Davidson, J. P. (2011). Planet Word. London, United Kingdom: Michael Joseph.

Descartes, R. (1641). Meditations on first philosophies. In J. Cottingham, R.Stoothoff, & D. Murdoch (Eds.), The Principle Writings of Descartes. Cambridge, United Kingdom: Cambridge University Press.

Galton, F. (1869). Hereditary Genius. London, United Kingdom: Macmillan and   Co.

Gleason, J. (1958). The child’s learning of English morphology. Word, 14, 150–177.

Hunt, S. (2003). Controversy in Marketing Theory: For Reason, Realism, Truth, and Objectivity. New York, United States of America: M. E. Sharpe.

Kearns, K. (2010). Frameworks for Learning and Development. Australia: Pearson.

Locke, J. (1689). An Essay Concerning Human Understanding. London, United Kingdom: William Tegg.

Sherman, P. (2012). John Locke: Philosopher of the Enlightenment. California, United States of America: Teacher Created Materials.

Tomasello, M. (2008). Origins of Human Communication. London, United Kingdom: The MIT Press.

Workman, L., & Reader, W. (2014). Evolutionary Psychology (3rd ed.). Cambridge, United Kingdom: Cambridge University Press.

 

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2 thoughts on “Blank slate or language acquisition device. MADDI SYMES explores the language acquisition battleground

  1. Kim Nguyen says:

    The inclusion of ‘the wug test’ by Gleason (1958; cited by Davidson, 2011, p.47) is great support for Chomsky’s view Maddi (Chomsky, 1976; cited by Kearns, p.201, p.174)! The use of a nonsense word in Gleason’s study reveals that acquisition is not done by simply imitating language forms, but suggests the child could be using the blueprint which Chomsky suggests aids children to analyse the language that they hear (Aitchison, 2011). However, your idea that children could be generalising rules which they have previous acquired is very plausible.

    The argument for the poverty of stimulus is also valuable support for the generativist view. Chomsky (1980, p.40; cited by Tomasello, 2012, p.84) claims that children never hear yes/no questions, yet are able to form correct examples, as Pullum and Schulz (2002; cited by Tomasello, 2012, p.84) found in their study. Contrastingly, Elaman (2011; cited by Tomasello, 2012, p.85) claims that children do not need to experience these sentences, but comprehension that functional units have to stay together aid them to construct questions like these.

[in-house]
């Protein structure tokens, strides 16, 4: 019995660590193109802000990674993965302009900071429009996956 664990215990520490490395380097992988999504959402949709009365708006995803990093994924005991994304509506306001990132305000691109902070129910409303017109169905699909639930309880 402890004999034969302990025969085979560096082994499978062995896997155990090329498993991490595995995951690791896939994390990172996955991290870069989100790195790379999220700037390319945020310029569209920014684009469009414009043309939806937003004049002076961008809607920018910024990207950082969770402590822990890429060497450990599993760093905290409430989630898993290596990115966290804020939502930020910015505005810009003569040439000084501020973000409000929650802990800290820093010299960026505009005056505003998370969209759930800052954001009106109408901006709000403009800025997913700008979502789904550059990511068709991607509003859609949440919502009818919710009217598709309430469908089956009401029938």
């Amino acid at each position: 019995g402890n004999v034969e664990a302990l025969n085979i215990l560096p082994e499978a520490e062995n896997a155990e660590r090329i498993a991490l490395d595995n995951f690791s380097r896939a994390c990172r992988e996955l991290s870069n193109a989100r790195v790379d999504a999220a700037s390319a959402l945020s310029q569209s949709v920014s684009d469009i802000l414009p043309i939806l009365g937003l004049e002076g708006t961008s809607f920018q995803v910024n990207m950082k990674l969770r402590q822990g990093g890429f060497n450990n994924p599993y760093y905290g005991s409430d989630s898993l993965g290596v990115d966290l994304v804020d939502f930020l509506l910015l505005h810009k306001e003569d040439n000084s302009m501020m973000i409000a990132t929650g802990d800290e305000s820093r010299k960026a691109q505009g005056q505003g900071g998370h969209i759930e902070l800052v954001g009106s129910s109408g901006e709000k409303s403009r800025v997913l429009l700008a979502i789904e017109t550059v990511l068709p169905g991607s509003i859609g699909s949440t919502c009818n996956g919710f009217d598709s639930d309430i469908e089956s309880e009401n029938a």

I agree that there is no one theory which has all the correct answers to settle the nature vs. nurture debate. Furthermore, due to the restrictions and difficulties on gaining access into a new-born’s mind, I am unsure whether the debate will ever be truly conclusive.

    Aitchison, J. (2011). The great automatic grammatizator. Need anything be innate? In J. Aithcinson (Eds.) The articulate mammal: An introduction to psycholinguistic. (pp.7-23). London: Routledge.
    Chomsky, N. (1976). On the nature of language. In S. R. Harnad, H. D. Steklis, & J. Lancaster (Eds.), Origins and Evolution of Language and Speech, 280, 46–57.
    Chomsky, N. (1980). In M. Piatelli-Palamarini (Eds.), Language and Learning: The debate between Jean Piaget and Noam Chomsky. Cambridge, MA: Harvard University Press.
    Davidson, J. P. (2011). Planet Word. London, United Kingdom: Michael Joseph.
    Elman, J.L. (2011). Lexical knowledge without a mental lexicon?. The Mental Lexicon, 60, 1-33.
    Gleason, J. (1958). The child’s learning of English morphology. Word, 14, 150–177.
    Kearns, K. (2010). Frameworks for Learning and Development. Australia: Pearson.
    Pullum, G. K., & Scholz, B. C. (2002). Empirical assessment of stimulus poverty arguments. The Linguistic Review, 19, 9-50
    Tomasello, M. (2012). The usage-based theory of language acquisition. In E, Bavin (Eds.)(2012), Cambridge handbook of child language (pp.66-88). Cambridge: Cambridge University Press.

  2. Amani Niaz says:

    Hi Maddi,
    I really enjoyed reading your blog it presented both arguments of the debate extremely well. You stated Chomsky’s argument as somewhat too simple, which is completely understandable. However if more tests similar to the ‘wug’ test were to be conducted could this lead to an answer which could resolve this debate? The ‘wug’ test showed that when dealing with unfamiliar words children knew the suffix that should be added to the word. Surely that does contain some sort of evidence to support Chomksy’s argument? Even in schools, children are not necessarily sat down and taught every single aspect of grammar. Thus does this make Chomsky’s argument extremely significant to the debate? Almost leading us to believe in what he is suggesting?

    However is language acquisition solely based upon his LAD and Universal Gramamar? Surely this cannot be true. There is no actual language involved. It is simply a set of rules what we apply to language, thus as you stated the LAD is activated by exposure to language. This then could be overlapped with the Behaviourist approach. As Behaviorists’ suggest that the more children are exposed to language the better it is for their language acquisition. Could the answer to this debate be a mixture of nature and nurture?

    I think you are right, an investigation and tests on newborn children could potentially solve what aspects of language are actually innate and what we acquire as we grow. The possibility to conduct such investigations is another matter however.

    Amani Niaz